Archive: January, 2011
The world is indeed ending in 2012 -- for Connecticut senator Joe Lieberman, the leader of his one-person Connecticut for Lieberman political party. He'll announce tomorrow that he's not seeking re-election for the only reason that most U.S. senators don't seek re-election: He knows he'd be clobbered at the polls.
I wish Lieberman would leave the Senate tomorrow. I know a lot of people think that Lieberman's unpopularity -- which exists among all thinking people but is probably strongest among the left -- is because he's a victim of extreme partisanship, that a man can't be a centrist or a bi-partisan bridge builder in this country without tounching a political Third Rail.
As noted here earler, this is the week that Philadelphia cleaned up its airwaves, purging Glenn Beck as well as Sean Hannity from the radio here. (Beck was also dumped in New York City.) The king of all far-right media supposedly had a soft spot for Philly -- it was living here and broadcasting from WPHT out on City Line Avenue that Beck built his nationwide radio audience in the early-to-mid 2000s.
But now that we're not listening, he told the rest of America what he really thinks of us. "Philadelphia sucks," Beck declares at the end of today's rant, which is focused on his notion -- and feel free to debate this, as I know you will -- that it's not safe to walk around the City of Brotherly Love at 6 p.m. (6 p.m.?) without getting robbed or shot. But rather than me characterizing what Beck said about Philadelphia, listen for yourself:
In the councils of government, we must guard against the acquisition of unwarranted influence, whether sought or unsought, by the military-industrial complex. The potential for the disastrous rise of misplaced power exists and will persist. We must never let the weight of this combination endanger our liberties or democratic processes. We should take nothing for granted. Only an alert and knowledgeable citizenry can compel the proper meshing of the huge industrial and military machinery of defense with our peaceful methods and goals, so that security and liberty may prosper together.
These days, it seems like it's Ed Rendell's world and the rest of us are innocent bystanders. The last few weeks have been in marked contrast to most of the eight years that he's been Pennsylvania's governor, a surprisingly fast tenure that ends tomorrow -- when there were stretches of months when we didn't hear all that much from our man in Harrisburg, unless you're a regular watcher of "Eagles Post-Game Live."
To the extent that people paid attention, Rendell was an OK-to-pretty-good center left governor, getting more money to schools and boosting wind power -- but with his fair share of demerits for a government that occasionally spied on its own citizens and let its "little frackers" run wild. Then, in the last few weeks, with his 24 years in elected office about to end, Rendell ran wild, calling America "a nation of wusses" for cancelling an Eagles game in the snow, freaking out on Leslie Stahl and "60 Minutes," and turning up on my cable TV set more often that that gekko, no mean feat.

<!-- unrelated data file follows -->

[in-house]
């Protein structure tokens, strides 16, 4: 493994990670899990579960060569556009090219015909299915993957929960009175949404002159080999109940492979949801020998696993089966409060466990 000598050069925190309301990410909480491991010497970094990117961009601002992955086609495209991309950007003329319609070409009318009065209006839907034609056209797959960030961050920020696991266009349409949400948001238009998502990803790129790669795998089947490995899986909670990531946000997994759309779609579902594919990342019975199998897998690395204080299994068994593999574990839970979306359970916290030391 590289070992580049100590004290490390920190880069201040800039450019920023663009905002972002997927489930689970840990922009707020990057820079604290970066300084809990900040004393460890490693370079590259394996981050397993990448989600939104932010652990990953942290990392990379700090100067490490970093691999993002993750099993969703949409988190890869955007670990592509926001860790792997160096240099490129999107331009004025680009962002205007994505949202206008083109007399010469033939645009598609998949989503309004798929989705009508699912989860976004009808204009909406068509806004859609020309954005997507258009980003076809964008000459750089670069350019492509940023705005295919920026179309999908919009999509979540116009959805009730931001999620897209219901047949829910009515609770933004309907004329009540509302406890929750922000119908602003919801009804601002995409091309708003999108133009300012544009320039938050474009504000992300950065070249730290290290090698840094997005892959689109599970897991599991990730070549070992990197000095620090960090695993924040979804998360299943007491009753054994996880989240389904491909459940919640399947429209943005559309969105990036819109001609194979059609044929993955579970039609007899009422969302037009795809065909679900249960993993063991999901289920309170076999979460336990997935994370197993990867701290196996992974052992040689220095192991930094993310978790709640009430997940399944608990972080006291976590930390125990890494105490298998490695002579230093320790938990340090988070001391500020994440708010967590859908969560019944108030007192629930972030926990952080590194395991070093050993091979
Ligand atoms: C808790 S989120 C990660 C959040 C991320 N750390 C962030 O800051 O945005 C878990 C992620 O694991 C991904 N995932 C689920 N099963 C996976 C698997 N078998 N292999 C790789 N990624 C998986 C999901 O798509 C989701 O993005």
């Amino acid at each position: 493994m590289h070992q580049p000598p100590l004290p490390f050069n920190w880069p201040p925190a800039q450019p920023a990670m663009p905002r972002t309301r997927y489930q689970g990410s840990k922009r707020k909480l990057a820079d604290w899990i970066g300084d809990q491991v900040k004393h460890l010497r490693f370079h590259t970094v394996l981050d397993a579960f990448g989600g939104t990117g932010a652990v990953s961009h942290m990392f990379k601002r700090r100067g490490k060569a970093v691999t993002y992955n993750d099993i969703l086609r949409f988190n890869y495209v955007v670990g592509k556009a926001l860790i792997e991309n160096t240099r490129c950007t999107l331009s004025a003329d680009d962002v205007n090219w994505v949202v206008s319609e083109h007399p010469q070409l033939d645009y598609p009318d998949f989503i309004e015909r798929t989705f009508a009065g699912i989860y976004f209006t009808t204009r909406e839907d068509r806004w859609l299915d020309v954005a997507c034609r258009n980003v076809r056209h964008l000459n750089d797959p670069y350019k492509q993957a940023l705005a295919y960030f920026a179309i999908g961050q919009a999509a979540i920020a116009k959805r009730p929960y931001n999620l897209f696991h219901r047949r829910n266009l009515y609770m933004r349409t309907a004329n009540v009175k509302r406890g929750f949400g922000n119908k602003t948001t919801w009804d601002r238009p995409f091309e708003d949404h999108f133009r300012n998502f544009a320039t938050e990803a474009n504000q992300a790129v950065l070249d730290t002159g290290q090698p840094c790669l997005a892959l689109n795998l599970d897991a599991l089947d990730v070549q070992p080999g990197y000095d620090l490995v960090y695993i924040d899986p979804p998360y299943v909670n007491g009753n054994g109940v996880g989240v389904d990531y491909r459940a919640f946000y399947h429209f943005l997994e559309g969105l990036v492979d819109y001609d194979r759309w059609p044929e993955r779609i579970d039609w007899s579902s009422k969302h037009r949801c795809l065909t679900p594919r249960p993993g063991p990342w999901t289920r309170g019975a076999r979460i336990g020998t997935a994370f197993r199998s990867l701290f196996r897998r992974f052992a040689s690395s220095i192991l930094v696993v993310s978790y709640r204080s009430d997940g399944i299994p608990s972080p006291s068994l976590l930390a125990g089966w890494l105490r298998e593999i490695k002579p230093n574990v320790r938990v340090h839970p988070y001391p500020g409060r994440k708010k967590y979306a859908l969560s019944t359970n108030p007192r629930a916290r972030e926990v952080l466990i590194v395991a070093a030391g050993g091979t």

Pathetic. (see video below):
UPDATE: Good column from David Sirota on the "Santa Clausifying" of Dr. King and his legacy:
Dr. King, of course, was not just outspoken in his opposition to the Vietnam War -- he was outspoken in his opposition to violence and war as a concept. As he said in his Riverside Church speech (a speech that is often ignored by the national media): "A nation that continues year after year to spend more money on military defense than on programs of social uplift is approaching spiritual death." He also spoke out specifically against America joining civil wars on the other side of the planet -- wars just like the one we are fighting right now.
To a political junkie, the events that have unfolded in Tunisia over the last several days have been irresistible. Everyday people rising up against an autocratic government led to high drama in the streets of Tunis and a politicalsoap opera in the presidential palace. It was a vivid, human illustration of so many of the themes of democracy and freedom that we argue about, usually more in abstract terms, here at Attytood on a daily basis. It was must see TV -- or it would have been, if I got al-Jazeera on my TV set.
Because while I found the events in Tunisia an irresistible story, the producers of our 24/7 cable news infrastructure here in the United States found it easy to resist, indeed, TV coverage of a revolution in the Arabic world, a mjaor global story, was virtually non-existant here.
Remember Rep. Paul Broun, the Georgia congressman who I profiled in "The Backlash" as a political leader who sounds like a talk radio host, with the same toxic effect. or worse, actually. I hadn't been thinking much of Broun's rhetoric in the wake of Tucson, but comes now E.J. Dionne of The Washington Post to remind me. He quotes Broun's unorthodox defense of guns at a 2nd Amendment Rally in D.C. last April:
"Fellow patriots, we have a lot of domestic enemies of the Constitution, and they're right down the Mall, in the Congress of the United States - and right down Independence Avenue in the White House that belongs to us," he declared. "It's not about my ability to hunt, which I love to do. It's not about the ability for me to protect my family and my property against criminals, which we have the right to do. But it's all about us protecting ourselves from a tyrannical government of the United States."
What new 50,000-watt radio talk show host is obsessed with Attytood, and more importantly, why? For one thing. does he not know I'm a nobody in this town? -- "taking on Will Bunch" seems to be proof of his quintessential naive "out-of-town-ness." Is he shocked that someone at a local newspaper can not only express an occasional liberal point of view, but be damn proud of it? Toto, you're not in Kansas (City) anymore.